One strategy for addressing the world's energy crisis is to stop wasting so much energy when producing and using it, which can happen in coal-fired power plants or transportation. Nearly two-thirds of energy input is lost as waste heat.
Now Northwestern University scientists have discovered a surprising material that is the best in the world at converting waste heat to useful electricity. This outstanding property could be exploited in solid-state thermoelectric devices in a variety of industries, with potentially enormous energy savings.
An interdisciplinary team led by inorganic chemist Mercouri G. Kanatzidis found the crystal form of the chemical compound tin selenide conducts heat so poorly through its lattice structure that it is the most efficient thermoelectric material known. Unlike most thermoelectric materials, tin selenide has a simple structure, much like that of an accordion, which provides the key to its exceptional properties.
The efficiency of waste heat conversion in thermoelectrics is reflected by its figure of merit, called ZT. Tin selenide exhibits a ZT of 2.6, the highest reported to date at around 650 degrees Celsius. The material's extremely low thermal conductivity boosts the ZT to this high level, while still retaining good electrical conductivity.
The ZT metric represents a ratio of electrical conductivity and thermoelectric power in the numerator (which needs to be high) and thermal conductivity in the denominator (which needs to be low).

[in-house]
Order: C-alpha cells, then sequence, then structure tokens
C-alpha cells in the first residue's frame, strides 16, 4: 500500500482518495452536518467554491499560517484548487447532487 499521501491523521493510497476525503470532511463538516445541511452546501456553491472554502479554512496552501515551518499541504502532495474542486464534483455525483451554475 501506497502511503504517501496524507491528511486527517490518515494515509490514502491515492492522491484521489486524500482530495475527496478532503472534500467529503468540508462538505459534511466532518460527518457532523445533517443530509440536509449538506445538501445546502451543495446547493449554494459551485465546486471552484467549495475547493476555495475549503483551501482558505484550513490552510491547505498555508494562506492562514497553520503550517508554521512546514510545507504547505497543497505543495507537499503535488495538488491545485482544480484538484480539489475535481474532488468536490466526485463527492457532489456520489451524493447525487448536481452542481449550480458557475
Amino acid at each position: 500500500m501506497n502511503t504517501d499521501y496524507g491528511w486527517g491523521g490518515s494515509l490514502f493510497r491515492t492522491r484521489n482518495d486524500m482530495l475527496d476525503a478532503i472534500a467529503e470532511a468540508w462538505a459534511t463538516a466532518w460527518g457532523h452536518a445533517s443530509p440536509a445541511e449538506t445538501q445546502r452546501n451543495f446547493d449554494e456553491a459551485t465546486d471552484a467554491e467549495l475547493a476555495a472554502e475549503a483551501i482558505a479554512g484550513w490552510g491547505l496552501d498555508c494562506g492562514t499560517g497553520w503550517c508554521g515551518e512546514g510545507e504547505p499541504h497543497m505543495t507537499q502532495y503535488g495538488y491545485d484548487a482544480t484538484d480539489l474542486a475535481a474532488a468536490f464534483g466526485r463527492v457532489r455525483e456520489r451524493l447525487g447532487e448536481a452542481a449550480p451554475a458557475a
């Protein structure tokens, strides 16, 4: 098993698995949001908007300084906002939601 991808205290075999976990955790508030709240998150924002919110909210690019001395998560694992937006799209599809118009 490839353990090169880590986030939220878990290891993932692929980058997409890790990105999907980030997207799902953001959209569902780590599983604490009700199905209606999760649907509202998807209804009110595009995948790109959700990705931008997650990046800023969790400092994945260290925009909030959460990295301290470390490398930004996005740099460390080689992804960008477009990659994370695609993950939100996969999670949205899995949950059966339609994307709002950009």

Potential areas of application for the high-temperature thermoelectric material include the automobile industry (a significant amount of gasoline's potential energy goes out of a vehicle's tailpipe), heavy manufacturing industries (such as glass and brick making, refineries, coal- and gas-fired power plants) and places where large combustion engines operate continuously (such as in large ships and tankers).
"A good thermoelectric material is a business proposition -- as much commercial as it is scientific," said Vinayak P. Dravid, a senior researcher on the team. "You don't have to convert much of the world's wasted energy into useful energy to make a material very exciting. We need a portfolio of solutions to the energy problem, and thermoelectric materials can play an important role."
Dravid is the Abraham Harris Professor of Materials Science and Engineering at the McCormick School of Engineering and Applied Science.
Details of tin selenide, probably among the world's least thermally conductive crystalline materials, are published today (April 17) by the journal Nature.
The discovery comes less than two years after the same research group broke the world record with another thermoelectric material they developed in the lab with a ZT of 2.2.
"The inefficiency of current thermoelectric materials has limited their commercial use," said Kanatzidis, the Charles E. and Emma H. Morrison Professor of Chemistry in the Weinberg College of Arts and Sciences. "We expect a tin selenide system implemented in thermoelectric devices to be more efficient than other systems in converting waste heat to useful electricity."